A postal intervention for dependent cannabis users

Melissa M. Norberg*, Tracey Wright, Karina Hickey, Jan Copeland

*Corresponding author for this work

Research output: Contribution to journalArticlepeer-review

5 Citations (Scopus)


Introduction and Aims. In Australia, many would-be treatment seekers for problematic cannabis use live in rural and remote areas, thereby limiting their access to face-to-face treatments. In order to address this gap in treatment availability, the present study aimed to assess the feasibility of a mail-based intervention for regular cannabis users. Design and Methods. Treatment was based upon cognitive-behavioural and motivational interviewing principles, and consisted of six treatment modules posted fortnightly to participants. In addition to the standardised modules, participants received personalised feedback at four points, based upon their mailed-in responses to the modules. Participants were recruited via advertisements in rural newspapers and a Google advertisement. Results. A total of 268 people expressed interest in this study and 36 participants went on to complete treatment. Treatment completers demonstrated a significant reduction in cannabis use at the 1 month follow-up. Discussion and Conclusions. Transposing face-to-face treatments into a mailed format has shown some promise and future research is warranted to determine the efficacy of such treatments in a controlled study.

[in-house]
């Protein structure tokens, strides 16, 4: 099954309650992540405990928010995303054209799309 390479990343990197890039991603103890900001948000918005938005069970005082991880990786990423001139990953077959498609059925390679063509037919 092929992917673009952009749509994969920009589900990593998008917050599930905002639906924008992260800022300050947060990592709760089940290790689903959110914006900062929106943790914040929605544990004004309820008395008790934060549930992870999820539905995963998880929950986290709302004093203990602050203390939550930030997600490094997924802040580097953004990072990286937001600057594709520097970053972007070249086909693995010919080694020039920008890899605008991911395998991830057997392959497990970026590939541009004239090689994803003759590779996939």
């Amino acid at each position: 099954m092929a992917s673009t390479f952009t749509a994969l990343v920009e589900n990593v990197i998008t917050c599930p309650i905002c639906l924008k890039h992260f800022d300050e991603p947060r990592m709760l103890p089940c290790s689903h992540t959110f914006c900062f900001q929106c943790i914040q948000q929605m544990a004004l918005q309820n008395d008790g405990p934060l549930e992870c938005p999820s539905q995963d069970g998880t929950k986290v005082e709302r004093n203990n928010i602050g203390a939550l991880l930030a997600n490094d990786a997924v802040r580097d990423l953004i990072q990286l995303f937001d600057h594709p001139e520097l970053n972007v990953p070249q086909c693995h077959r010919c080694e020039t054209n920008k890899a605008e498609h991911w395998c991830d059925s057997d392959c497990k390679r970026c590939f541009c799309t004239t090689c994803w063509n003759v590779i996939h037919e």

Original languageEnglish
Pages (from-to)320-326
Number of pages7
JournalDrug and Alcohol Review
Issue number3
Publication statusPublished - May 2012
Externally publishedYes

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